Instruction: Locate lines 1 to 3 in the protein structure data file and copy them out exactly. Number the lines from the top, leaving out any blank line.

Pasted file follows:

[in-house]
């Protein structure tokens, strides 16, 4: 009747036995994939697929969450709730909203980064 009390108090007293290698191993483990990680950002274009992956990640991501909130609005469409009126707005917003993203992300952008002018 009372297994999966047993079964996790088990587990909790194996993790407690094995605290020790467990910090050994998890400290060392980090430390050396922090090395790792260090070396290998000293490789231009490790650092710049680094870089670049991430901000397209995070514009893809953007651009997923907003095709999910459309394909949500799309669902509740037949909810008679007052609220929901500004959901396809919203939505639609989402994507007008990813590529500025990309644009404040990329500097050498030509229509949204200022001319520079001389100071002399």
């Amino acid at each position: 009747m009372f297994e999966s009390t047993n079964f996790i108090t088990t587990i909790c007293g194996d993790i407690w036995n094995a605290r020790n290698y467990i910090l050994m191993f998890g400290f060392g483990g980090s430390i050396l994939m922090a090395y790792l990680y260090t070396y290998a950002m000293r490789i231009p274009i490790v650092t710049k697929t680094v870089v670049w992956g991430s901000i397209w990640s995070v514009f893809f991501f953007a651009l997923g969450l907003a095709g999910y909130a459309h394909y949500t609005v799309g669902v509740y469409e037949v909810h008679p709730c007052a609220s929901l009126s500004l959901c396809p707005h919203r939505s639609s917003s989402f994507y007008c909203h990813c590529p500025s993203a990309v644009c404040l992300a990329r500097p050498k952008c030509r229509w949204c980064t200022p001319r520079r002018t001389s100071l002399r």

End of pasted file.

[in-house]
């Protein structure tokens, strides 16, 4: 009747036995994939697929969450709730909203980064 009390108090007293290698191993483990990680950002274009992956990640991501909130609005469409009126707005917003993203992300952008002018 009372297994999966047993079964996790088990587990909790194996993790407690094995605290020790467990910090050994998890400290060392980090430390050396922090090395790792260090070396290998000293490789231009490790650092710049680094870089670049991430901000397209995070514009893809953007651009997923907003095709999910459309394909949500799309669902509740037949909810008679007052609220929901500004959901396809919203939505639609989402994507007008990813590529500025990309644009404040990329500097050498030509229509949204200022001319520079001389100071002399």
């Amino acid at each position: 009747m009372f297994e999966s009390t047993n079964f996790i108090t088990t587990i909790c007293g194996d993790i407690w036995n094995a605290r020790n290698y467990i910090l050994m191993f998890g400290f060392g483990g980090s430390i050396l994939m922090a090395y790792l990680y260090t070396y290998a950002m000293r490789i231009p274009i490790v650092t710049k697929t680094v870089v670049w992956g991430s901000i397209w990640s995070v514009f893809f991501f953007a651009l997923g969450l907003a095709g999910y909130a459309h394909y949500t609005v799309g669902v509740y469409e037949v909810h008679p709730c007052a609220s929901l009126s500004l959901c396809p707005h919203r939505s639609s917003s989402f994507y007008c909203h990813c590529p500025s993203a990309v644009c404040l992300a990329r500097p050498k952008c030509r229509w949204c980064t200022p001319r520079r002018t001389s100071l002399r």